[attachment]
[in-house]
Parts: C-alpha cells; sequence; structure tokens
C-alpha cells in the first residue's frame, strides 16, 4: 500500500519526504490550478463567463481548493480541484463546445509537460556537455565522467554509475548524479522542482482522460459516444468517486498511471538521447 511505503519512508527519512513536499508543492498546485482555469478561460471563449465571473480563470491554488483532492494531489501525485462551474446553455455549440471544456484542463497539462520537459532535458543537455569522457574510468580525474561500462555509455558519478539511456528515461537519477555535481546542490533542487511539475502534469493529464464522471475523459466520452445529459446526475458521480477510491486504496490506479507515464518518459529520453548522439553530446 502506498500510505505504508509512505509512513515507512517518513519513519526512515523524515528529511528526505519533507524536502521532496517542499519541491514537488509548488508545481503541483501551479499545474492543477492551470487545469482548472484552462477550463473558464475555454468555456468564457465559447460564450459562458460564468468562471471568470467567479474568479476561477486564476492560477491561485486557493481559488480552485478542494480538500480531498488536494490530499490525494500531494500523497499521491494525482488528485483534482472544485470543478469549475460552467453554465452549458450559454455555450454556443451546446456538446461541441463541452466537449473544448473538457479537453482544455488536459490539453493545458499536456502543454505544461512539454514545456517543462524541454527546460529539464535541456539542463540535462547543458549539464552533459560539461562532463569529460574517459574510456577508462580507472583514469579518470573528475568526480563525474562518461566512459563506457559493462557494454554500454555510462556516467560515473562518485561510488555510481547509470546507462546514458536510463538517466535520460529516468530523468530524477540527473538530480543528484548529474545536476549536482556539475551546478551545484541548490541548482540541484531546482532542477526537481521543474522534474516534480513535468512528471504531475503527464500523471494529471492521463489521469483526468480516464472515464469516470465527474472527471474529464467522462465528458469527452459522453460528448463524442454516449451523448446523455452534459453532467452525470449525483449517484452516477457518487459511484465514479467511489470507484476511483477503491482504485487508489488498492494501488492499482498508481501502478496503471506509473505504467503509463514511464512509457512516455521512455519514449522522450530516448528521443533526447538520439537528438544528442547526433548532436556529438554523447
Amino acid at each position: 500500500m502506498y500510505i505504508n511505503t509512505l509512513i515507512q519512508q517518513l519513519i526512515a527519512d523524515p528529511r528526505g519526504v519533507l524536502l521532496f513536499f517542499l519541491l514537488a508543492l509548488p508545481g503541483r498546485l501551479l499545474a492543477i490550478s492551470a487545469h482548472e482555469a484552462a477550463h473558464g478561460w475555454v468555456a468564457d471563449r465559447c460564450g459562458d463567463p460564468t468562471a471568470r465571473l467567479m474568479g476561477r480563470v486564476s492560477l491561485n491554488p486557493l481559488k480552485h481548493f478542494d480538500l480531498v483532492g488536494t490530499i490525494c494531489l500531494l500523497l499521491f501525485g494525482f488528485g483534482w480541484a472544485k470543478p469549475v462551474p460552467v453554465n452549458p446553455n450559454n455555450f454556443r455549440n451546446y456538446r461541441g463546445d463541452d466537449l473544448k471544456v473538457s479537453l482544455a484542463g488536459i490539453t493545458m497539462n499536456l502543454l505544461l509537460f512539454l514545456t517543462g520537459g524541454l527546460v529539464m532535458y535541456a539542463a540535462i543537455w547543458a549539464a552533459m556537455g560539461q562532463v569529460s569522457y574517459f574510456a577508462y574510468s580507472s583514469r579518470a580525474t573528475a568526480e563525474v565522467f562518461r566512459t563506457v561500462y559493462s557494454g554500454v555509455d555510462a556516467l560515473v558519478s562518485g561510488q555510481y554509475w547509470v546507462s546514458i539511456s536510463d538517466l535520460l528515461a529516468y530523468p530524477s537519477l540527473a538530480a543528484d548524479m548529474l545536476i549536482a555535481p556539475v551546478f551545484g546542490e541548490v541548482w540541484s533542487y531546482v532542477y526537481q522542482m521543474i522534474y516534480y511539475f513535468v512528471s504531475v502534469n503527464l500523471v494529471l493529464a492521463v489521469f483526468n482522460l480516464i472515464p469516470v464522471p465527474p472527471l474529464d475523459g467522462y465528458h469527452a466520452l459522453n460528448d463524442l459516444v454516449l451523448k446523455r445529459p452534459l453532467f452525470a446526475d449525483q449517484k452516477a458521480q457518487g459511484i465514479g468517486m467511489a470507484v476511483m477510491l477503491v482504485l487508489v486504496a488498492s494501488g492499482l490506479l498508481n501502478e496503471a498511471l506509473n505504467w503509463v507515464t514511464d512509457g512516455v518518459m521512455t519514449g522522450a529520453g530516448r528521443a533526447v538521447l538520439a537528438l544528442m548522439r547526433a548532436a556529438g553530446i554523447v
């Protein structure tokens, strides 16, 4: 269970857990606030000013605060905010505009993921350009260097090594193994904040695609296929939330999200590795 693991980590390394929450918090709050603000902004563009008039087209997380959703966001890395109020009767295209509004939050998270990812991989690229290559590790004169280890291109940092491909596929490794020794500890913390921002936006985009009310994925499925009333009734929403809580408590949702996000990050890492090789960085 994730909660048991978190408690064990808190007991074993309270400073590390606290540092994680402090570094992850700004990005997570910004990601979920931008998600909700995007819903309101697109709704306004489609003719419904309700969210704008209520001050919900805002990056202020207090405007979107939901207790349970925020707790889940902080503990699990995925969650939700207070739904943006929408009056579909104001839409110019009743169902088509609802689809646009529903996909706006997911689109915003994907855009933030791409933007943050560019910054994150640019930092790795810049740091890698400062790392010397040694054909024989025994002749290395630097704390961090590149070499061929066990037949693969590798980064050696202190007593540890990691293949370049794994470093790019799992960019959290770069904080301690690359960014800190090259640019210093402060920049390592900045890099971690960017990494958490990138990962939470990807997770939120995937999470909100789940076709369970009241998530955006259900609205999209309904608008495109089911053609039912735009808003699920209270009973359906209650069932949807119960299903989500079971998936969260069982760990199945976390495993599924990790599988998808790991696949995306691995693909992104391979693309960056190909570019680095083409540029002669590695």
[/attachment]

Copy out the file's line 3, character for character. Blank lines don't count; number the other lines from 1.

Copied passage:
C-alpha cells in the first residue's frame, strides 16, 4: 500500500519526504490550478463567463481548493480541484463546445509537460556537455565522467554509475548524479522542482482522460459516444468517486498511471538521447 511505503519512508527519512513536499508543492498546485482555469478561460471563449465571473480563470491554488483532492494531489501525485462551474446553455455549440471544456484542463497539462520537459532535458543537455569522457574510468580525474561500462555509455558519478539511456528515461537519477555535481546542490533542487511539475502534469493529464464522471475523459466520452445529459446526475458521480477510491486504496490506479507515464518518459529520453548522439553530446 502506498500510505505504508509512505509512513515507512517518513519513519526512515523524515528529511528526505519533507524536502521532496517542499519541491514537488509548488508545481503541483501551479499545474492543477492551470487545469482548472484552462477550463473558464475555454468555456468564457465559447460564450459562458460564468468562471471568470467567479474568479476561477486564476492560477491561485486557493481559488480552485478542494480538500480531498488536494490530499490525494500531494500523497499521491494525482488528485483534482472544485470543478469549475460552467453554465452549458450559454455555450454556443451546446456538446461541441463541452466537449473544448473538457479537453482544455488536459490539453493545458499536456502543454505544461512539454514545456517543462524541454527546460529539464535541456539542463540535462547543458549539464552533459560539461562532463569529460574517459574510456577508462580507472583514469579518470573528475568526480563525474562518461566512459563506457559493462557494454554500454555510462556516467560515473562518485561510488555510481547509470546507462546514458536510463538517466535520460529516468530523468530524477540527473538530480543528484548529474545536476549536482556539475551546478551545484541548490541548482540541484531546482532542477526537481521543474522534474516534480513535468512528471504531475503527464500523471494529471492521463489521469483526468480516464472515464469516470465527474472527471474529464467522462465528458469527452459522453460528448463524442454516449451523448446523455452534459453532467452525470449525483449517484452516477457518487459511484465514479467511489470507484476511483477503491482504485487508489488498492494501488492499482498508481501502478496503471506509473505504467503509463514511464512509457512516455521512455519514449522522450530516448528521443533526447538520439537528438544528442547526433548532436556529438554523447